Upon arriving in Lafayette I learned three things:
- Cajuns are a slang term for Acadiana, who are basically rowdy frenchmen who were kicked out of everywhere they tried to settle before America took them in and tried to hide them in an area they didnʼt think anybody would ever go to. They still happen to follow The Napoleonic Code. I think it is because they donʼt realize they live in America yet.
- True Blood could be considered a true story if the vampires are just metaphors for mosquitos. Half the time I couldnʼt tell if I was drunk or just lost too much blood from all the mosquito bites Iʼd accumulated.
- For a small Sun Belt Conference school, the community and student body really support their teams. They have 17,000 students compared to CSUʼs 25,000.
First off, I was impressed by Cypress Lake. It is an actual swamp that is engulfed by the campus. It is the center point of campus, complete with alligators, turtles and ﬁsh. There were cypress trees everywhere with cypress knees poking out of the swamp. I was all like; Cypress please!!! I took some pictures with my cell phone. The Raginʼ Cajuns branding was everywhere. If you forgot where you were, you would be reminded quickly.
Secondly, I went by their sports complex ON campus. They have an indoor and outdoor facility 20 feet from Cajun Field where their football team plays. All the facilities arenʼt gigantic but were state of the art. The facilities were all closed so I got as close as I could with the pictures. Cajun Field reminded me a lot of Hughes. It sunk into the ground and even had the grass inﬁeld on the north and south ends of the stadium. They nicknamed Cajun Field “The Swamp”. A block away is the Cajun Dome where the basketball team plays. It ﬁelds all the areas big events from monster truck rallies to concerts.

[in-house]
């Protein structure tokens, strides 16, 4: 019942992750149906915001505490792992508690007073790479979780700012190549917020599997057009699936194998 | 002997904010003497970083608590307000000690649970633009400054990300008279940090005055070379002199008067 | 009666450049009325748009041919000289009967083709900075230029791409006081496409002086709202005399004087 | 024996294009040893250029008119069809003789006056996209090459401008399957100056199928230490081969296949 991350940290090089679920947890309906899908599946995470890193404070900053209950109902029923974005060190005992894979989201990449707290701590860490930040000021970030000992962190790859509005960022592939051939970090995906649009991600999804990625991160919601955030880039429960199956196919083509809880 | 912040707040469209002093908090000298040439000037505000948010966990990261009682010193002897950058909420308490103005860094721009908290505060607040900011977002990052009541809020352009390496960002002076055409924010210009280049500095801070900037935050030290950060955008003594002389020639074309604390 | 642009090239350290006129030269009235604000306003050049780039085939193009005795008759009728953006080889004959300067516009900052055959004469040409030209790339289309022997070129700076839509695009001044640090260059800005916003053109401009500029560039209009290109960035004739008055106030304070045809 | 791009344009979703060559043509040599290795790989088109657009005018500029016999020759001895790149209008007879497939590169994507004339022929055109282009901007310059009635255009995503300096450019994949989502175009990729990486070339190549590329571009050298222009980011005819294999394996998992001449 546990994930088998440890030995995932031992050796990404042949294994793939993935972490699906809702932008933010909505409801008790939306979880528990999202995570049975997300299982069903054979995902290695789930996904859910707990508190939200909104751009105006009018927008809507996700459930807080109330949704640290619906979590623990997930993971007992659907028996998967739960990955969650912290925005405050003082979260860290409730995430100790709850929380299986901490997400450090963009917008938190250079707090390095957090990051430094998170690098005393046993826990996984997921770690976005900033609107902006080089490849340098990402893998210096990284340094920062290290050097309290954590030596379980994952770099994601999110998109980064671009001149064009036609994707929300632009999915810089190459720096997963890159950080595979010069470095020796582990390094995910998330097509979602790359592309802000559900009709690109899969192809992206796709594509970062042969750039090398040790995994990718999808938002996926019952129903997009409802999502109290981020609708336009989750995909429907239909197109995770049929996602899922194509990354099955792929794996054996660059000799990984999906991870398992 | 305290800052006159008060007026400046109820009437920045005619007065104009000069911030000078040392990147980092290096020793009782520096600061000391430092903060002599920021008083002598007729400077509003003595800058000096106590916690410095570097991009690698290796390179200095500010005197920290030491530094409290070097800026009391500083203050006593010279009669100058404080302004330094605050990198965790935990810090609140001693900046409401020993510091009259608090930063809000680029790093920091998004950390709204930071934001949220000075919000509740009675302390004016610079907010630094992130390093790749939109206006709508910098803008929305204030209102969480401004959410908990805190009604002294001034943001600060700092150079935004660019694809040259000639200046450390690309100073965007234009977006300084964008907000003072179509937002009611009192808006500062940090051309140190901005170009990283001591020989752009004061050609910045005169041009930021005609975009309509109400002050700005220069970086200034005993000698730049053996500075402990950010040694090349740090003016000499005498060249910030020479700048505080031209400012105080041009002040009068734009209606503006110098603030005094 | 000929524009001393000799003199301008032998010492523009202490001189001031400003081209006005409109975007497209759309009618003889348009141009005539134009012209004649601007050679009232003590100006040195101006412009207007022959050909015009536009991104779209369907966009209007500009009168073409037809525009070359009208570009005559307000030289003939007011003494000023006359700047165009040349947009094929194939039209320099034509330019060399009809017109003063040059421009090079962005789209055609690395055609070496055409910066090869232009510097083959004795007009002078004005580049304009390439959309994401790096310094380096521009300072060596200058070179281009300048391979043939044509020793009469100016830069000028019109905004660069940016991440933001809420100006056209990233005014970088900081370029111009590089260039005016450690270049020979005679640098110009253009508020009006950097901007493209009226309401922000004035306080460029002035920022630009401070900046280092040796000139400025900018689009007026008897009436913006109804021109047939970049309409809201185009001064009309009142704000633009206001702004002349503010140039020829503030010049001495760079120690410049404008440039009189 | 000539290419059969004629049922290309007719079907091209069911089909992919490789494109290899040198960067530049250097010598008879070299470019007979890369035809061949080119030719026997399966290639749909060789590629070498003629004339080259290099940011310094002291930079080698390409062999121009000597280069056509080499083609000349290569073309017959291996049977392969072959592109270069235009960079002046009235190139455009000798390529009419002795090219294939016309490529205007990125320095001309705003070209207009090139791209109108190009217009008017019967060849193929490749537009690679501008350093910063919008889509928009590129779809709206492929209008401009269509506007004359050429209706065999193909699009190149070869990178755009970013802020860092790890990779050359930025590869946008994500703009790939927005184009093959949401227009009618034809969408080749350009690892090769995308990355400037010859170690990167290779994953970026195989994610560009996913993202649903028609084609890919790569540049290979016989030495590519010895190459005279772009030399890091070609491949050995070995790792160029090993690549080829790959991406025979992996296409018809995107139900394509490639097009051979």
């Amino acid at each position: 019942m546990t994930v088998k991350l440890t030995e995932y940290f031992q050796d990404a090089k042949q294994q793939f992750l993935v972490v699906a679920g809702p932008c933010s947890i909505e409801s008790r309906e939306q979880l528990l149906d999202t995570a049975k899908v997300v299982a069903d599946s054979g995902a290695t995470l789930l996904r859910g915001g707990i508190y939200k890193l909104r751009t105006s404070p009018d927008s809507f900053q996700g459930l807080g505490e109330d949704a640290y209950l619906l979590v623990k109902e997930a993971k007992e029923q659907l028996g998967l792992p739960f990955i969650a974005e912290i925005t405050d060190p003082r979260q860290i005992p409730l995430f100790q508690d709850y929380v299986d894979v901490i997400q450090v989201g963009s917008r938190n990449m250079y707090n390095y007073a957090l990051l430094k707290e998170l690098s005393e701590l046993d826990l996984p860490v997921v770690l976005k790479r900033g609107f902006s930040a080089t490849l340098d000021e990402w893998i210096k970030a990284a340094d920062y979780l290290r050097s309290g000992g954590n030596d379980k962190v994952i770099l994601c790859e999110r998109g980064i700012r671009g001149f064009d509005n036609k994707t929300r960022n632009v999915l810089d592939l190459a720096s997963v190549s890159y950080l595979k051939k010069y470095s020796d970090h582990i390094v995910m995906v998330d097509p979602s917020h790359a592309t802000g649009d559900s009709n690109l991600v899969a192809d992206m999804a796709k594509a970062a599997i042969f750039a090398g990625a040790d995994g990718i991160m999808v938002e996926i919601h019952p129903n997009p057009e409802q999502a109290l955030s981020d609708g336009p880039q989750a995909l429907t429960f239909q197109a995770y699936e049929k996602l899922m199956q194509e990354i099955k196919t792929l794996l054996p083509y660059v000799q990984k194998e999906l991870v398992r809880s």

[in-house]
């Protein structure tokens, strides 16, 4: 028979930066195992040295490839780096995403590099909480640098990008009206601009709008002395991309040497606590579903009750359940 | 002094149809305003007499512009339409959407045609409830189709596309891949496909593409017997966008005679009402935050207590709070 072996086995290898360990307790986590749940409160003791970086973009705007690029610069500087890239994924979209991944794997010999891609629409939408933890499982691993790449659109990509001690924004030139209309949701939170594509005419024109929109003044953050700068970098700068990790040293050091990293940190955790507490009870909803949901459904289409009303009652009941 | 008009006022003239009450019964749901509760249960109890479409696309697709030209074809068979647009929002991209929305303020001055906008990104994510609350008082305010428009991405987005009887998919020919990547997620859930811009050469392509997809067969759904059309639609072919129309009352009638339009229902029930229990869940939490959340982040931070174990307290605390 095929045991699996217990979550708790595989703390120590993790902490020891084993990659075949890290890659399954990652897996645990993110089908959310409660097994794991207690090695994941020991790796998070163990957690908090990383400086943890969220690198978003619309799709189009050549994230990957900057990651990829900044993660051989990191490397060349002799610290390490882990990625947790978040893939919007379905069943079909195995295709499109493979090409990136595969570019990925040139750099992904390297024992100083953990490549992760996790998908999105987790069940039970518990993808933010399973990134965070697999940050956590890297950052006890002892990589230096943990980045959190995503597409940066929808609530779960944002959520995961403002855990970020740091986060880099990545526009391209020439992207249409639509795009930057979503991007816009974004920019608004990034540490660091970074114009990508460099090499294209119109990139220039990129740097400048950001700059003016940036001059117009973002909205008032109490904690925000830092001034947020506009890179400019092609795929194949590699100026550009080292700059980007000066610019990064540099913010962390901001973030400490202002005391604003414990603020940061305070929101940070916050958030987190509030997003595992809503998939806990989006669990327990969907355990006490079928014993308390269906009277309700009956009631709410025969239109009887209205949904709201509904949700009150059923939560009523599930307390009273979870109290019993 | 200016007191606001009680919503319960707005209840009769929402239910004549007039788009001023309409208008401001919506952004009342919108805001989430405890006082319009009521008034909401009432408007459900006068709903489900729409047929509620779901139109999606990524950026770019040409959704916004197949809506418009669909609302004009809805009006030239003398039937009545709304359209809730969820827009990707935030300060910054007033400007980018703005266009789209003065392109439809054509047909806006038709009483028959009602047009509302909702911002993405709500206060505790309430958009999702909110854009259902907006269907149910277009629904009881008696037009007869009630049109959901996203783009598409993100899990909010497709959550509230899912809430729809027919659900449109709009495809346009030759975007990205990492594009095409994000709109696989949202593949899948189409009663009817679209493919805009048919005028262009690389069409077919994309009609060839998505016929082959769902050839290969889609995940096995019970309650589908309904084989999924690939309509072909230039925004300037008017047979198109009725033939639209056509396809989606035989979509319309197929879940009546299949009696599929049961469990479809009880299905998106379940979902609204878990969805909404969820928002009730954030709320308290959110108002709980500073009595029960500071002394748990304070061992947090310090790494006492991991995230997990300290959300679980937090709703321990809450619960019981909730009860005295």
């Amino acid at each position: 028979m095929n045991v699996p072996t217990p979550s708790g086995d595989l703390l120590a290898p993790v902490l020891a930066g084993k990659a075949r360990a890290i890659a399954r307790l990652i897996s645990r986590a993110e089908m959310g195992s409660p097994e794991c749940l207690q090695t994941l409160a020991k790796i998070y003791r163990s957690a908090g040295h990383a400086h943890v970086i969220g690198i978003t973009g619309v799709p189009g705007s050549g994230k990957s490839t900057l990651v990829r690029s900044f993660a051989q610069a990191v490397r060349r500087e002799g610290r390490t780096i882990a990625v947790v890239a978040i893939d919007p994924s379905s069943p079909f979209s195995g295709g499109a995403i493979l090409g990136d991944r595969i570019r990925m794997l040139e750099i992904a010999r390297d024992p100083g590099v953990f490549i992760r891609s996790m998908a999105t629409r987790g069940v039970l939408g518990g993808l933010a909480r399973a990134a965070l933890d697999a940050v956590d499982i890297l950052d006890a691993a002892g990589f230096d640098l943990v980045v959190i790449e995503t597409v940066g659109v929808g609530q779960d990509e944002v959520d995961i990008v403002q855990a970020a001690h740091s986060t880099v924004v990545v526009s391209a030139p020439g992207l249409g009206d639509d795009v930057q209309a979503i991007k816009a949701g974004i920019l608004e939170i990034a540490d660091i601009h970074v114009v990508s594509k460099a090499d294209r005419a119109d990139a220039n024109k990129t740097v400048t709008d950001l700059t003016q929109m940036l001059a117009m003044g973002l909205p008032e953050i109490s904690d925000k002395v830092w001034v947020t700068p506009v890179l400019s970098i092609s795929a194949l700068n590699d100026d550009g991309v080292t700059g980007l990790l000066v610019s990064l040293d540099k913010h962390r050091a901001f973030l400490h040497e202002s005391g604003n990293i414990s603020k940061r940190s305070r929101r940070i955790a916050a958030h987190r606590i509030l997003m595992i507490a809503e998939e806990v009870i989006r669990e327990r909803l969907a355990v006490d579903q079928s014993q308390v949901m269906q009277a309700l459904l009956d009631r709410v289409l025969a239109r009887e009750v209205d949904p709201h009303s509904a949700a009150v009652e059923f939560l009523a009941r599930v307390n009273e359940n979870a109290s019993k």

Lastly, I noticed a hotel right across the street from the Cajun Dome, a block away from Cajun Field. Any fan could go to any event and walk right from the hotel. I will be honest and admit I wasnʼt on the “stadium on campus” bandwagon!!! I didnʼt see how CSU had enough cash to build an attractive stadium. I was worried we were trying to compete with larger schools with less resources. I thought that Hughes was a sufﬁcient facility for football, and didnʼt see an argument for spending money on a new one. Then I saw the layout of this campus and completely changed my mind. This is the example I needed to see to persuade me. This complex on campus brought all the events to the students, and made for a compelling atmosphere. The enthusiasm in the area was contagious. A far cry from the Ft. Collins residents who treat sporting events as an interference and violation of their public parking space.
The hotel across the street from the facilities was a big selling point for me as well. It gives fans the option to not worry about parking and just walk to the game. Students who drink too much at the game can be safe and stay at the hotel instead of attempting to drive. It also can be popular for people who live out of the area and are too tired to drive home. But the overall closeness of things is what intrigued me. I would never watch a tennis match, but UL-Lafayette had one going on and in passing I almost considered it (Haley Acuna intrigued me, and not for her tennis skills).
Building an on-campus stadium will put the pulse back into the student body. Hughes Stadium is out of sight, out of mind amongst students and alumni alike, but somewhere on campus will bring the product right into the student bodyʼs lap. I left Lafayette later that day with sweat on my skin, jazz in my ears and gumbo in my belly, conformed with the idea that an on-campus stadium doesnʼt just need to happen, it MUST happen.